As it turns out, I really enjoyed the Mission Creek section! It was fun to practice a little route finding and I loved climbing though the walls of deposited rocks and boulders that took on the appearance of ancient castle walls.

After making it through Mission Creek unscathed, I arrived in Big Bear in time to pick up my package and then treated myself to the best buckwheat crepe stuffed with goat cheese and honey that I have ever had and some decadent iced coffee. I think it’s the best thing I’ve eaten on trail so far. After hiking for two weeks and the big downhill from San Jacinto, my body is definitely sore, and I manage to schedule an amazing PT session with a local trainer that included a cold soak and sauna session afterwards: hiker nirvana. The next day I take care of my resupply and get breakfast at the Grizzly Manor Café, which is known for their giant hiker breakfasts.

I manage to get back on trail that afternoon and hike through numerous groups of memorial day weekend warriors. There is quite a hiker treat about 40 miles out of Big Bear: Deep Creek Hot Springs, which sits right along the trail and offers an oasis. Motivated by the promise of hot water, I can’t resist hiking almost 30 miles the next day and make it to the springs for some evening soaking. I wake up early the next morning and I am treated to a private sunrise pool that is visited by hummingbirds. As the morning progresses, some friends I have made along trail begin showing up and a scheme begins to form: after soaking at the hot springs, there is a short hike to a road where you can call a local bar called the Joshua Inn. The bar will send someone to pick you up and will deliver you at a classic American dive bar where you can order beer and sandwiches while escaping the midday heat.

A group consisting of an Australian couple, three Canadian hikers, one Swiss hiker, and four Americans including myself decide that this is our mission for the afternoon and proceed to spend the hottest hours of the day eating sandwiches and drinking beer. The Australians even order a milkshake and somehow this tiny bar in the middle of nowhere produces a classic chocolate milkshake with whipped cream and a cherry on top. It’s also very interesting to watch this international group take in the americana décor in the bar. They all wanted to know why dollar bills with people’s names were stapled to the celling, and I realized it was something I had never questioned and didn’t really know myself! It turns out that back in the old days people would leave money with their name on it on payday so they could have drinking money later in the week.

Riding high on more town calories, the group decides to aim for Silver Lake to camp for the night and we take over a boat access picnic area for the night. It is such a treat to be able to swim in a lake and refresh yourself before bed and everyone is in good spirits around the picnic table at dinner. The day is dubbed a Hero Day: hot springs in the morning, town food for lunch, and a lake to stop at in the evening. Everything a hiker could want! The next day brings probably the most legendary fast food restaurant along the PCT. At Cajon Pass, there is a McDonalds that is literally .4 miles from trail. It is so popular amongst hikers that it is even on the trail sign at the pass with a millage marker. Before I can even make it to the McDonalds, there is a trail angel at the pass who is offering cool fresh fruit and drinks to hikers coming down out of the desert peak. The feasting begins! Another hiker tips me off to a fruit stand just beyond the McDonalds and I secure a large bucket of tropical fruits before entering the restaurant. Entering the McDonalds is jarring: the air conditioning is ice cold, and gone are the bright colors and clown statues I remember from my childhood. The interior is modern brutalist and you order from a touch screen, the only human interaction is when someone shouts out order numbers from pickup. Hikers have taken over a large corner of the restaurant, our stench and gear spread all around. Excited by my fruit purchase I skip over to my table of friends and plop the bucket down in the middle of everyone. Dull eyes light up at the sight of something fresh and we all devour the refreshing appetizer. Then the McRotting began.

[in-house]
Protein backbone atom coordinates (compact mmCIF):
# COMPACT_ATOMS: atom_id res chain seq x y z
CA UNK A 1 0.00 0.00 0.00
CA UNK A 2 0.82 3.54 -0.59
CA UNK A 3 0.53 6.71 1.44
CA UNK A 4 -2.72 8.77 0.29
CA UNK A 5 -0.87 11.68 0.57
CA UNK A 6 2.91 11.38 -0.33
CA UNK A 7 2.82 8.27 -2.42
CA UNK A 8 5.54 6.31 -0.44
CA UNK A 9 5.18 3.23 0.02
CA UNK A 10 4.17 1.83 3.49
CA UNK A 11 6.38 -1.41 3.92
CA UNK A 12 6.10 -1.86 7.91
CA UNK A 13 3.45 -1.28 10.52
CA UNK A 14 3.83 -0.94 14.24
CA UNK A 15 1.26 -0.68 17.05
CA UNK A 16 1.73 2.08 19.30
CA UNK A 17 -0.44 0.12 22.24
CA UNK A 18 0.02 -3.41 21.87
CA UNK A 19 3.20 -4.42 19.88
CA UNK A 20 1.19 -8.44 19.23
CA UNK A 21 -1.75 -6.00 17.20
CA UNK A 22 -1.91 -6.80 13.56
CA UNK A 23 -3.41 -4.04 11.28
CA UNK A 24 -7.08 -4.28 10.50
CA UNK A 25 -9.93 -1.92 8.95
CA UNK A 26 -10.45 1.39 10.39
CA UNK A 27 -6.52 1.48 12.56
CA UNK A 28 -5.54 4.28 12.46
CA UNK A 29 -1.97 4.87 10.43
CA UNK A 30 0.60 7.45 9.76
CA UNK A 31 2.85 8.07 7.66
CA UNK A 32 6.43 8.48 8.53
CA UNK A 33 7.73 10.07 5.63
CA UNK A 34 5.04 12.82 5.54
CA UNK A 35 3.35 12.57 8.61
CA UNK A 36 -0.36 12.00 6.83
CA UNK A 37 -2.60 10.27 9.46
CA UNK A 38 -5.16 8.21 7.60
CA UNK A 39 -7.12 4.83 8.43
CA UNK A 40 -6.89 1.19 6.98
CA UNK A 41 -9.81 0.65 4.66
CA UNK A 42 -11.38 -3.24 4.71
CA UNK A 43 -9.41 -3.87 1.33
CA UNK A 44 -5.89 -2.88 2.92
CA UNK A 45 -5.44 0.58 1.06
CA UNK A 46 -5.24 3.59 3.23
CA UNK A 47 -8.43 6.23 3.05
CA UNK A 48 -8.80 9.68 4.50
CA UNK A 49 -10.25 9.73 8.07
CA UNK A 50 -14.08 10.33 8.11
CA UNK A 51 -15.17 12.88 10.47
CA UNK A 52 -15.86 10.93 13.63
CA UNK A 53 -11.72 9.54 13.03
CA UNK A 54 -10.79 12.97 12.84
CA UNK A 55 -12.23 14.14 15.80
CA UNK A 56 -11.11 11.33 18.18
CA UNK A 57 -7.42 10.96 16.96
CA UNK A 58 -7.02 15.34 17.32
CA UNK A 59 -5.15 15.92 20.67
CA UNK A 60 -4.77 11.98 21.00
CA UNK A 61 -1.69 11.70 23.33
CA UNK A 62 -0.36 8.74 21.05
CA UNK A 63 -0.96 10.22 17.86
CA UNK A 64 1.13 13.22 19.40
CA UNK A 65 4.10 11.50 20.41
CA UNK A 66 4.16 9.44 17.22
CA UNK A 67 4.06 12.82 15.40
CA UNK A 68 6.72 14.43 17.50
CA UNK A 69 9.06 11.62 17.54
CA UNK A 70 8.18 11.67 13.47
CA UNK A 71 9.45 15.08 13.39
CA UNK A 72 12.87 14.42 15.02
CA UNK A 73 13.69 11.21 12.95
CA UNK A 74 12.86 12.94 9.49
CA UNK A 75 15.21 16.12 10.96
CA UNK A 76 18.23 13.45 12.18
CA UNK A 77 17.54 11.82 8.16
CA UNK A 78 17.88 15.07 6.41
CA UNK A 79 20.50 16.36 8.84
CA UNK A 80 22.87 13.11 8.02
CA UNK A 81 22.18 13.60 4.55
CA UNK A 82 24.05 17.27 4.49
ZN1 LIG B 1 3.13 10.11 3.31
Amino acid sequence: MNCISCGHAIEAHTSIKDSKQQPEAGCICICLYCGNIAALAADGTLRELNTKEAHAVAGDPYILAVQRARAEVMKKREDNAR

Since it is so hot out in the desert, hikers will siesta at the McDonalds to escape the heat and then begin their climb up to Wrightwood later in the day. This creates a cycle where a hiker will order a meal, experience an extreme calorie high with bouts of giggles, and then immediately feel like they have eaten nothing and that there is a black hole within themselves that is growing bigger for having eaten this junk food. Egged on by some combination of their own hunger, watching other hikers eat, or the desire to feel happy again, more food is ordered and the cycle repeats. I was not immune to the McRotting. I had my first nuggets since middle school and its was surreal, gross and enjoyable all at the same time. I spent about 4 hours at the McDonalds, or Maccas as the Australians call it. By the time I had left, I had laughed, cried, and even witnessed a SF Gate reporter come in and interview some fellow hikers about the PCT McDonalds and the McDonalds challenge where some hikers attempt to eat only food packed out from the McDonalds until they make it 22 miles to Wrightwood. Eventually, as the day cooled, we trickled out of Cajon Pass and began the climb up to Wrightwood.

I’m definitely feeling stronger on trail than when I started and I am excited for what’s to come. Thank you again to everyone who has been following along and supporting my journey and thank you to everyone who has made the fundraiser a runaway success! Knowing I have such a great community at home really makes being out here that much easier.

Hiking On,